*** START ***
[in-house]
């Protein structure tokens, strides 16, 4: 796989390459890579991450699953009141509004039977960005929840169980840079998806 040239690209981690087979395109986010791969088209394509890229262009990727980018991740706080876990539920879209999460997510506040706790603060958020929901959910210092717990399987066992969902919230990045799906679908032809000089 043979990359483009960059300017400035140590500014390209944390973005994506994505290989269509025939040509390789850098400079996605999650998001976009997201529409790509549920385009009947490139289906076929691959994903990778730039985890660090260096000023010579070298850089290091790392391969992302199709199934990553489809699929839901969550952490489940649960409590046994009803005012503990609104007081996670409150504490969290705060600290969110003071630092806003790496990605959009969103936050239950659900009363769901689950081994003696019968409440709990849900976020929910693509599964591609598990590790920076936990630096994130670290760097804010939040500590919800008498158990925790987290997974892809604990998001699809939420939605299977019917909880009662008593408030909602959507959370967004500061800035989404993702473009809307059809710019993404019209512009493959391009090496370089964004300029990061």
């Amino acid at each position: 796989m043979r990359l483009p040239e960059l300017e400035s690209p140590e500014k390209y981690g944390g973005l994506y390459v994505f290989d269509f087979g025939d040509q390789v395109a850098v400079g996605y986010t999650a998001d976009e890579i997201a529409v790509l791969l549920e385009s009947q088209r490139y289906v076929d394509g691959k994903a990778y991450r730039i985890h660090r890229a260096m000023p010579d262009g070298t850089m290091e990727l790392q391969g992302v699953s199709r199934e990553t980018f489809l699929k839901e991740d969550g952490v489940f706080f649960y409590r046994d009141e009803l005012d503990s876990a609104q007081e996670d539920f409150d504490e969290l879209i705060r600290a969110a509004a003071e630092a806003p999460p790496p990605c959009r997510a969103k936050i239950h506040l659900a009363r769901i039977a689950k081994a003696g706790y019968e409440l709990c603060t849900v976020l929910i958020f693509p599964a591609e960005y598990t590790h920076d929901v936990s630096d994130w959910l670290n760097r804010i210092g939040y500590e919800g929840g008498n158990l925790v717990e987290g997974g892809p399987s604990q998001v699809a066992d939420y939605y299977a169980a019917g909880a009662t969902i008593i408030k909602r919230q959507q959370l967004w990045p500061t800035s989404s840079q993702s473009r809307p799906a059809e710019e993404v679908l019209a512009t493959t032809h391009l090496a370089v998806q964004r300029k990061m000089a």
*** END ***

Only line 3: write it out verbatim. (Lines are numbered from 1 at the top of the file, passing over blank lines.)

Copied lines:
């Amino acid at each position: 796989m043979r990359l483009p040239e960059l300017e400035s690209p140590e500014k390209y981690g944390g973005l994506y390459v994505f290989d269509f087979g025939d040509q390789v395109a850098v400079g996605y986010t999650a998001d976009e890579i997201a529409v790509l791969l549920e385009s009947q088209r490139y289906v076929d394509g691959k994903a990778y991450r730039i985890h660090r890229a260096m000023p010579d262009g070298t850089m290091e990727l790392q391969g992302v699953s199709r199934e990553t980018f489809l699929k839901e991740d969550g952490v489940f706080f649960y409590r046994d009141e009803l005012d503990s876990a609104q007081e996670d539920f409150d504490e969290l879209i705060r600290a969110a509004a003071e630092a806003p999460p790496p990605c959009r997510a969103k936050i239950h506040l659900a009363r769901i039977a689950k081994a003696g706790y019968e409440l709990c603060t849900v976020l929910i958020f693509p599964a591609e960005y598990t590790h920076d929901v936990s630096d994130w959910l670290n760097r804010i210092g939040y500590e919800g929840g008498n158990l925790v717990e987290g997974g892809p399987s604990q998001v699809a066992d939420y939605y299977a169980a019917g909880a009662t969902i008593i408030k909602r919230q959507q959370l967004w990045p500061t800035s989404s840079q993702s473009r809307p799906a059809e710019e993404v679908l019209a512009t493959t032809h391009l090496a370089v998806q964004r300029k990061m000089a």